The title is an attitude - our tendency to feel defeated by the scale and nature of certain problems, circumvent them rather than meet them head on and console ourselves with a “never mind”. Yaar, a common term used in India, simply means “friend”.
When longtime friends Binaifer and Louella meet Shalini Dayal at Gyan Shakti College, Gyan for knowledge and Shakti for strength, a true friendship that transcends cultural and religious backgrounds is born. Louella is a Christian, Binaifer, a Parsi and Shalini, a Hindu.
The novel’s main plotline surrounds Shalini who has fallen for an impetuous student activist, Bhagu. Where does his desire to help the less fortunate lead him? The challenges are many - Shalini’s tradition bound family, the couple’s youth and inexperience and the travails of life in Mumbai, a city the girls love but know, is fraught with communal tension.
To me the book is a mixture of history, cultural information and a lovely story rolled into one. Unique and compelling - Sarah, UK
|Binaifer, Shalini and Louella sketched by Krish Sahoo|
Dr. Naakwaa of Gyan Shakti College couldn't help smiling to himself as he looked at the sea of eager, animated young faces. They all seemed to speak at once, or so it seemed to an old man like himself, their ceaseless chatter outdone only by sudden bursts of loud laughter. Even as they talked and laughed in their own groups, he saw their eyes covertly watching the others. An air of breathless expectancy hung about them, as if something momentous would sweep them up on a wing and fly them away to an unknown destination. Without exception, they all clamoured to go, even the ones standing at the periphery, hesitant and slightly lost though they appeared to be. MORE
Jayaram disliked students, tolerating their very presence at the college with grim determination. He found their exuberance loud and brash, unless they were quiet, when he labelled them dumb. MORE
Never Mind Yaar sold by
Book USD 17.95
Kindle USD 2.99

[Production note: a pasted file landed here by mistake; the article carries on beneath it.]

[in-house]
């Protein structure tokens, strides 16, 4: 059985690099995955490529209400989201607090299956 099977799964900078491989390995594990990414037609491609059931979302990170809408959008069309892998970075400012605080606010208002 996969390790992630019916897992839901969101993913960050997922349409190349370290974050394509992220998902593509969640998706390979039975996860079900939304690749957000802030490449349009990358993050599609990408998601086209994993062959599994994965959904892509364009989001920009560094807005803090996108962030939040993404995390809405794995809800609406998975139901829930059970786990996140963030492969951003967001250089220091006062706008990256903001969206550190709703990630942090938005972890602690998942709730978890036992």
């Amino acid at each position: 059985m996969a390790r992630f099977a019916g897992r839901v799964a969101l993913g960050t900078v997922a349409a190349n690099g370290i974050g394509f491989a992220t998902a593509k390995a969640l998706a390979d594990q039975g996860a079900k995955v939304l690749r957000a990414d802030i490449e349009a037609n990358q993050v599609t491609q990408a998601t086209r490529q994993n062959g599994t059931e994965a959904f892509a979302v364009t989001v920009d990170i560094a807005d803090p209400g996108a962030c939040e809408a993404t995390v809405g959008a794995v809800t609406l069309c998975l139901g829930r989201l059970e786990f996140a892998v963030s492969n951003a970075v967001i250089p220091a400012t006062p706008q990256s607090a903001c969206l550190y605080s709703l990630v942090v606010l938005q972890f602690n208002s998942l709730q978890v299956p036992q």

Shalini, the main protagonist, goes back to her childhood home and comes upon her Daadi telling a story to her younger cousins. The story is old Rajasthani folklore - Bhabuti Naaie, Bhabuti the Barber discovers the king has only one ear.
(NMY reviewed by Barbara Watkins of All Books Review)
Smita of Books-Life-n-More http://nevermindyaar.blogspot.com/2011/07/my-first-review-from-india.html
(Reviewed by Rita's Book Reviews)
Bhargavi of Hyphenated Semicolons. http://nevermindyaar.blogspot.com/2011/08/another-review-from-india.html
An Interview with "The Hutt News"
Stories Affirming The Ordinary, Mainstream, Middle Class Indians.
More Comments by Readers:The writing is like a breath of fresh air and flows beautifully - Bhargavi, Hyphenated Semicolons.
The storyline is unique and the character descriptions are great! - Ambika, USA.
A Message on Facebook:
This is just so you know how much I liked "Never Mind Yaar". Your Bombay, is so very much the Bombay of my inner eye and not-so-distant youth....& it's heartening to read a piece of fiction that actually talks about the city, the times and the kinds of friendships and institutions I grew up with.
I read. I related. I loved.
Thank you so much,
Her name is similar to one of the main protagonists in the book, Binaifer, hence the (yeah).
I think he is right. I was eagerly turning the pages of "Never Mind Yaar." - John McCarthy, NZ author.